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Heavy metal pollution of lakes along the mid-lower reaches of the Yangtze River in China : intensity, sources and spatial patterns

Lakes in the middle and lower reaches of the Yangtze River form a shallow lake group unique in the World that is becoming increasingly polluted by heavy metals. Previous studies have largely focused on individual lakes, with limited exploration of the regional pattern of heavy metal pollution of the lake group in this area. This paper explores the sources, intensity and spatial patterns of heavy metal pollution of lake sediments. A total of 45 sample lakes were selected and the concentrations of key metal elements in the sediments of each lake were measured. The cluster analysis (CA), principal component analysis (PCA) and Geo-accumulation index (Ig) analysis permitted analysis of the source and pollution intensity of the target lakes. Results suggested a notable spatial variation amongst the sample lakes. Lakes in the upper part of the lower reach of the Yangtze River surrounded by typical urban landscapes were strongly or extremely polluted, with high concentrations of Pb, Zn, Cu and Cd in their sediments. This was attributed to large amount of untreated industrial discharges and municipal sewage produced within the lake catchments. In contrast, the heavy-metal pollution of lakes in the Taihu Delta area was notably lower due to industrial restructuring and implementation of effective environmental protection measures. Lakes along the middle reach of Yangtze River surrounded by agricultural areas were unpolluted to moderately polluted by heavy metals overall. Our results suggested that lakes in the central part of China require immediate attention and efforts should be made to implement management plans to prevent further degradation of water quality in these lakes. [authors abstract]

TitleHeavy metal pollution of lakes along the mid-lower reaches of the Yangtze River in China : intensity, sources and spatial patterns
Publication TypeJournal Article
Year of Publication2013
AuthorsZeng, H, Wu, J
Paginationp. 793 - 807; 7 fig.; 2 tab.
Date Published2013-02-27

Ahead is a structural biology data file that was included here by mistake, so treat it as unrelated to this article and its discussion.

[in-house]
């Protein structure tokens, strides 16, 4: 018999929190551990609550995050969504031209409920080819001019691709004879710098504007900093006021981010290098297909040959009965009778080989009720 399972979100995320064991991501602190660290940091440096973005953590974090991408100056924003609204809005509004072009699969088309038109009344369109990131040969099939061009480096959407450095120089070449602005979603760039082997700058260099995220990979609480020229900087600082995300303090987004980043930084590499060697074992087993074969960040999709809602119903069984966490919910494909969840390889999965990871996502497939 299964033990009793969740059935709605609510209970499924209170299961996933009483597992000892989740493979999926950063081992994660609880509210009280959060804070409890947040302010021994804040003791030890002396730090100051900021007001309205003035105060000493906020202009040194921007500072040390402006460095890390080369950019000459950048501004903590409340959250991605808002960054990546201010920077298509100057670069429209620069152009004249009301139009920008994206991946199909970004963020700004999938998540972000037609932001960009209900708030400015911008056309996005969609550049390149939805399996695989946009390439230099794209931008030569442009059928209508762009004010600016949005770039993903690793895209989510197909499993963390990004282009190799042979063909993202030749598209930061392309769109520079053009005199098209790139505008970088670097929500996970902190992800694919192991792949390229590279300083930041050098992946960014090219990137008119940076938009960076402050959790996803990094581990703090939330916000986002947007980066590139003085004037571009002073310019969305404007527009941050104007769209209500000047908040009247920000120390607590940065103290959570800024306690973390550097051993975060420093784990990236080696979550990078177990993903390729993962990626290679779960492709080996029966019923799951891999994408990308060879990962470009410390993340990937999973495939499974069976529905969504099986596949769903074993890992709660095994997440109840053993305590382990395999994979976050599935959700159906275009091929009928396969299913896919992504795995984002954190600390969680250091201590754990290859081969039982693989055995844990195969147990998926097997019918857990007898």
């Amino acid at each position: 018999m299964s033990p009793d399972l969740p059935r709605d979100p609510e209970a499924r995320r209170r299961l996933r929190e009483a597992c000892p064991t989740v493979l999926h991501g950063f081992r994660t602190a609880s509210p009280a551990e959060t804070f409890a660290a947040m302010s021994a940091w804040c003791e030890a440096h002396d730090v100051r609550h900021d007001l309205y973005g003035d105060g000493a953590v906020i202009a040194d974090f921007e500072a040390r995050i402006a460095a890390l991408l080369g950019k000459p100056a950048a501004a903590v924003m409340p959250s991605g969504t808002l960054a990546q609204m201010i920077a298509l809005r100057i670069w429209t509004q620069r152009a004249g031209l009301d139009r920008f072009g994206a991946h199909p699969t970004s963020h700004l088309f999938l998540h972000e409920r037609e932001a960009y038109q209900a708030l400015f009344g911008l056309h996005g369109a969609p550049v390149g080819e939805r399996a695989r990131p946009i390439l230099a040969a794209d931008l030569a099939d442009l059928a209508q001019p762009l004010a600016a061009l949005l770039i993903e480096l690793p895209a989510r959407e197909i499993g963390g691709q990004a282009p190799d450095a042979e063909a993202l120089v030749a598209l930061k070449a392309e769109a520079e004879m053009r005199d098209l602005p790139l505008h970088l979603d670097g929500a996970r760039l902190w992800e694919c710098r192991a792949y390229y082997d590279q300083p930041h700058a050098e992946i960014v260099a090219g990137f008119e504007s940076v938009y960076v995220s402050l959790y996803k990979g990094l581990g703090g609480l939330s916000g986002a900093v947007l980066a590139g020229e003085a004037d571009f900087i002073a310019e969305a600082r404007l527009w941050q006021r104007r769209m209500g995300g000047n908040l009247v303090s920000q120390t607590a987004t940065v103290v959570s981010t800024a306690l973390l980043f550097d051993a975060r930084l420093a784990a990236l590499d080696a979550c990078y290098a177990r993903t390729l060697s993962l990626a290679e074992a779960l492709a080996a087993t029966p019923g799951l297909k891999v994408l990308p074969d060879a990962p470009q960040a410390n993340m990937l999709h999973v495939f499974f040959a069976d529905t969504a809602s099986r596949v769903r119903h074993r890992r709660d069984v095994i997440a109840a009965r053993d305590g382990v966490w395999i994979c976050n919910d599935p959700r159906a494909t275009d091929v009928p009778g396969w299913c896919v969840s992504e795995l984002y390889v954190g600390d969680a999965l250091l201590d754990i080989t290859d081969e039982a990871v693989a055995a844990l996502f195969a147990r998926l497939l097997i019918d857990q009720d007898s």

PublisherMolecular Diversity Preservation International, Water Editorial Office, MDPI
Place PublishedBasel, Switzerland
Keywordschina yangtze river, heavy metals, lakes, sedimentation, sediments, water pollution, water quality
Abstract

Lakes in the middle and lower reaches of the Yangtze River form a shallow lake group unique in the World that is becoming increasingly polluted by heavy metals. Previous studies have largely focused on individual lakes, with limited exploration of the regional pattern of heavy metal pollution of the lake group in this area. This paper explores the sources, intensity and spatial patterns of heavy metal pollution of lake sediments. A total of 45 sample lakes were selected and the concentrations of key metal elements in the sediments of each lake were measured. The cluster analysis (CA), principal component analysis (PCA) and Geo-accumulation index (Ig) analysis permitted analysis of the source and pollution intensity of the target lakes. Results suggested a notable spatial variation amongst the sample lakes. Lakes in the upper part of the lower reach of the Yangtze River surrounded by typical urban landscapes were strongly or extremely polluted, with high concentrations of Pb, Zn, Cu and Cd in their sediments. This was attributed to large amount of untreated industrial discharges and municipal sewage produced within the lake catchments. In contrast, the heavy-metal pollution of lakes in the Taihu Delta area was notably lower due to industrial restructuring and implementation of effective environmental protection measures. Lakes along the middle reach of Yangtze River surrounded by agricultural areas were unpolluted to moderately polluted by heavy metals overall. Our results suggested that lakes in the central part of China require immediate attention and efforts should be made to implement management plans to prevent further degradation of water quality in these lakes. [authors abstract]

NotesWith 33 references on p. 805 - 807
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The copyright of the documents on this site remains with the original publishers. The documents may therefore not be redistributed commercially without the permission of the original publishers.